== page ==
Reneé said, "Our kids think it's great fun to go to the feedlot. We've been able to encourage them to see all the really cool things you can do with a DVM degree. They know our friends, so they know you can do companion animal medicine. They see me doing research, and they know that Grant does a lot of teaching.

"We talk about food safety and they understand things about biosecurity that even some of our veterinary students don't. And they know there's community service, because they missed me when I was (deployed with VMAT-3), but they understood that's part of being a veterinarian."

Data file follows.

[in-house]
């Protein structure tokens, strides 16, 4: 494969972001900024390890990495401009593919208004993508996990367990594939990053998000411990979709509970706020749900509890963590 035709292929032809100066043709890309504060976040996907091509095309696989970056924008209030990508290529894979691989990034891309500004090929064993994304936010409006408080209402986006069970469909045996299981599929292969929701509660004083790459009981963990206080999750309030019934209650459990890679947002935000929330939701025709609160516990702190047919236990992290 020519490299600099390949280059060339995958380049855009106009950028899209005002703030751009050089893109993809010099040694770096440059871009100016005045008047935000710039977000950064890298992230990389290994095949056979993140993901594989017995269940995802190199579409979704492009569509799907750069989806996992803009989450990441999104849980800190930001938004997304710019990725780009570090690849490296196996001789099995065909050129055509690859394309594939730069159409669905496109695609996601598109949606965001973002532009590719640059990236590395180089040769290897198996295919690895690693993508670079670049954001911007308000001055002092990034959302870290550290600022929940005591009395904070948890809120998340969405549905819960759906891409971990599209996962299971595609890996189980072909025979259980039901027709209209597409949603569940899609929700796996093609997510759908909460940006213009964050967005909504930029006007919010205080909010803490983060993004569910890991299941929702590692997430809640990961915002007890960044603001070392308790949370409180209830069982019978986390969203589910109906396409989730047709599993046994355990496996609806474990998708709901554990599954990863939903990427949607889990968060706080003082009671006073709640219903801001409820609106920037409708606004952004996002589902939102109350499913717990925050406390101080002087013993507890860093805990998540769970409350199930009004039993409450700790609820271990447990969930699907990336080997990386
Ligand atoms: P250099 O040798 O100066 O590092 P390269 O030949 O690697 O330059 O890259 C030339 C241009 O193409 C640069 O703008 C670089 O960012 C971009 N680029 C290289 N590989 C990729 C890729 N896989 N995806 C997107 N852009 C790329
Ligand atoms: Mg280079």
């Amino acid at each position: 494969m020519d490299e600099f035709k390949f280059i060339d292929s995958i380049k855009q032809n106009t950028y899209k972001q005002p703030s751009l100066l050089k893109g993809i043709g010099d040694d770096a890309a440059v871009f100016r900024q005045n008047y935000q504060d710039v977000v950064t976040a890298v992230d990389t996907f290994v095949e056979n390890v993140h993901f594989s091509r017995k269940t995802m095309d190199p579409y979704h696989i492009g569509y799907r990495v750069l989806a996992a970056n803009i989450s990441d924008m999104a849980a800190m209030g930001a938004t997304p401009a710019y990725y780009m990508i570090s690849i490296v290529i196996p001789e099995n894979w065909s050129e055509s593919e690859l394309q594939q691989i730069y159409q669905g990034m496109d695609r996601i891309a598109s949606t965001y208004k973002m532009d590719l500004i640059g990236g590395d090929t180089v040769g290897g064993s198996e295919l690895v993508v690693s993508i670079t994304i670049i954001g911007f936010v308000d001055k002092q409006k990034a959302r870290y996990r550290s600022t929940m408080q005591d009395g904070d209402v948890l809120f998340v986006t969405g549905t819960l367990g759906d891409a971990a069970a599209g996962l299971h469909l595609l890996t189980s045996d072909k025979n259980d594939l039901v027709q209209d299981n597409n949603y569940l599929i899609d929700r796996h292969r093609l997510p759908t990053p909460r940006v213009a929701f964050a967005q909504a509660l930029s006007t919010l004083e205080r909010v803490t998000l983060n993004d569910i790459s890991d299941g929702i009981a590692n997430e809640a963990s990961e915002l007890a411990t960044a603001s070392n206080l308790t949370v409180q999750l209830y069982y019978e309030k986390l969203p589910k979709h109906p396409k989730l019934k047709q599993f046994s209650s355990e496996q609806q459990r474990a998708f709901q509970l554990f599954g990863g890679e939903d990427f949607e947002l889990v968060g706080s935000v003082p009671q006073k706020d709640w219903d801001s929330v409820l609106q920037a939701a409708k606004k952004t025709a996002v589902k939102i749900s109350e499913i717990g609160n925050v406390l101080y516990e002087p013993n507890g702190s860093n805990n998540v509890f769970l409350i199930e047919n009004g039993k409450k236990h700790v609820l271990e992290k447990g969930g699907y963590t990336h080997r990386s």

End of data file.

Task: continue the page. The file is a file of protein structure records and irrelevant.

Her other advice to contemporaries is to find an issue they're interested in and get involved through a committee or other pathway. "It's a good way to give back."  

Foundation formed

At the Saint Paul conference, the AABP board of directors voted to establish the American Association of Bovine Practitioners Foundation and approved $200,000 of AABP funds as seed money.  
 

A former AABP president, Dr. Walt Guterbock, Ravenna, Mich., has been the foundation's driving force. He said, "The main idea is to try to provide a vehicle where practitioners can donate money to advance their branch of the profession through educational opportunities for those who are in it, and to help attract new bovine practitioners.

Drs. Hatcher and Ferry"There are bovine practitioners who have been financially successful and feel, as I do, that we owe the organization a big debt of gratitude," Dr. Guterbock said.